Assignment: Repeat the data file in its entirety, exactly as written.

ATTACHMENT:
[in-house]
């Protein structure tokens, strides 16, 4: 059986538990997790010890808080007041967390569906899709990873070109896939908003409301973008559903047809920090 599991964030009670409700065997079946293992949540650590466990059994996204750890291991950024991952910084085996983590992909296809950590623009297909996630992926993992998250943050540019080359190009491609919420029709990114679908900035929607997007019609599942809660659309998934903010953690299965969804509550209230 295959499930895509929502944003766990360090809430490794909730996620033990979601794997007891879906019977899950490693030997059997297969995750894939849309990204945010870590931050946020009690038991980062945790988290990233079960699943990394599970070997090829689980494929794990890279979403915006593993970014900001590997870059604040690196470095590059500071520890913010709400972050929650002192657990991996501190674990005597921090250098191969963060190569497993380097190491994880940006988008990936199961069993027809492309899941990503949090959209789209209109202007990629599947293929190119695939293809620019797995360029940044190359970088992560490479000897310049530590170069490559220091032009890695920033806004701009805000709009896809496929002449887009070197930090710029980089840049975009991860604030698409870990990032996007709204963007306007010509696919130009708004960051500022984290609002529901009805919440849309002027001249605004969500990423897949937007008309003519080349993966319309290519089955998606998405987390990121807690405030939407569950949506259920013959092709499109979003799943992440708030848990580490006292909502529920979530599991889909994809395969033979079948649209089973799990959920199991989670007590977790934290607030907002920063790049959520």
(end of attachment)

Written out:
[in-house]
């Protein structure tokens, strides 16, 4: 059986538990997790010890808080007041967390569906899709990873070109896939908003409301973008559903047809920090 599991964030009670409700065997079946293992949540650590466990059994996204750890291991950024991952910084085996983590992909296809950590623009297909996630992926993992998250943050540019080359190009491609919420029709990114679908900035929607997007019609599942809660659309998934903010953690299965969804509550209230 295959499930895509929502944003766990360090809430490794909730996620033990979601794997007891879906019977899950490693030997059997297969995750894939849309990204945010870590931050946020009690038991980062945790988290990233079960699943990394599970070997090829689980494929794990890279979403915006593993970014900001590997870059604040690196470095590059500071520890913010709400972050929650002192657990991996501190674990005597921090250098191969963060190569497993380097190491994880940006988008990936199961069993027809492309899941990503949090959209789209209109202007990629599947293929190119695939293809620019797995360029940044190359970088992560490479000897310049530590170069490559220091032009890695920033806004701009805000709009896809496929002449887009070197930090710029980089840049975009991860604030698409870990990032996007709204963007306007010509696919130009708004960051500022984290609002529901009805919440849309002027001249605004969500990423897949937007008309003519080349993966319309290519089955998606998405987390990121807690405030939407569950949506259920013959092709499109979003799943992440708030848990580490006292909502529920979530599991889909994809395969033979079948649209089973799990959920199991989670007590977790934290607030907002920063790049959520």